People aren’t always great fans of change.
We often like things to stay just as they are, but progress and technology wait for no one.
Steel shafted golf clubs were actually invented in the late 1890s but, in the following decades, golfers just couldn’t shake their love of hickory.
Then Sandwell Park came along. In the 1920s, the West Bromwich course was the first British club to sanction a local rule that permitted the use of steel.
Depending on whom you listen to, there are two versions of how this epoch-making moment in British golf came about.
Walter Hackett was a prominent club member and the top dog at Accles and Pollock, a metal tube manufacturer based at Oldbury.
Hackett was a globetrotter. He often made trips to the United States where steel had already surpassed hickory.
Picking up a set and bringing them back to use on the course, his new fangled sticks proved popular and soon plenty of members were ditching their old clubs. But it was not a seamless transition.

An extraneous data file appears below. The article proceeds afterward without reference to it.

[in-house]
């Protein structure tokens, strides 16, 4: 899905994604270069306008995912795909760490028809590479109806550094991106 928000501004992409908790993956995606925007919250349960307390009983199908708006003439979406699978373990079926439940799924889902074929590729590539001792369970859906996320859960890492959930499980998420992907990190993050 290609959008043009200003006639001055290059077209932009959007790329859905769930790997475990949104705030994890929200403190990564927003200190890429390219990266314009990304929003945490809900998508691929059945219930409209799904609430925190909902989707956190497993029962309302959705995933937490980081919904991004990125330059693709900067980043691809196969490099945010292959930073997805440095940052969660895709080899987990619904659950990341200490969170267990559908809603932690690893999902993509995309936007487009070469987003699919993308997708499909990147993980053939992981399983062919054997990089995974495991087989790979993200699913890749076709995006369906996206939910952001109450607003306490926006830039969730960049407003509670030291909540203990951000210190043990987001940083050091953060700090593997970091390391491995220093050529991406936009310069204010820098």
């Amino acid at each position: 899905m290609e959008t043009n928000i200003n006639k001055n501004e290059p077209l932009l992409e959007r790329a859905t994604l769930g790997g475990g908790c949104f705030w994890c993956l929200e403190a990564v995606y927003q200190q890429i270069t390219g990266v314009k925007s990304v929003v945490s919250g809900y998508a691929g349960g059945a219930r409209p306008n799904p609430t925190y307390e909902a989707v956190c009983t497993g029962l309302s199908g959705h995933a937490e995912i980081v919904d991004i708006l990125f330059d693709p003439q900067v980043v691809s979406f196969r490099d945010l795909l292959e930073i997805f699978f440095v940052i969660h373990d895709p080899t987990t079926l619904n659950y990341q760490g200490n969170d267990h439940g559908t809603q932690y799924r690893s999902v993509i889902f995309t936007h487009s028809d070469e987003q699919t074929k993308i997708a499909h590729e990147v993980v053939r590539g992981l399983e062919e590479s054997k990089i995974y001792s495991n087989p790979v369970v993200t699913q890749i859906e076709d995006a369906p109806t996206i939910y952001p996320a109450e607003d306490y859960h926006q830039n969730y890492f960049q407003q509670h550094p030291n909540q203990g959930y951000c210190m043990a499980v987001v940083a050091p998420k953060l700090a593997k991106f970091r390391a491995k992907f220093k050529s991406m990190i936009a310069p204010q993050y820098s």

While the club committee forged on, and allowed their use in competitions, some members called a meeting looking to banish the metal newcomers from their fairways.
A crunch meeting came in 1928 but the traditionalists were voted down and steel ruled at Sandwell.
Another version of the tale says that Sid Saunders, also a club member, adapted cycle frames into golf club shafts during his work at Accles and Pollock.
He is claimed to have perfected the art in 1912 and that Sandwell members had changed over long before Hackett came onto the scene.
Whichever is right, what can’t be questioned is that Sandwell Park were pioneers.
The R&A legalised the shafts on November 26, 1929 and issued rules the following year that allowed them to be used by all players.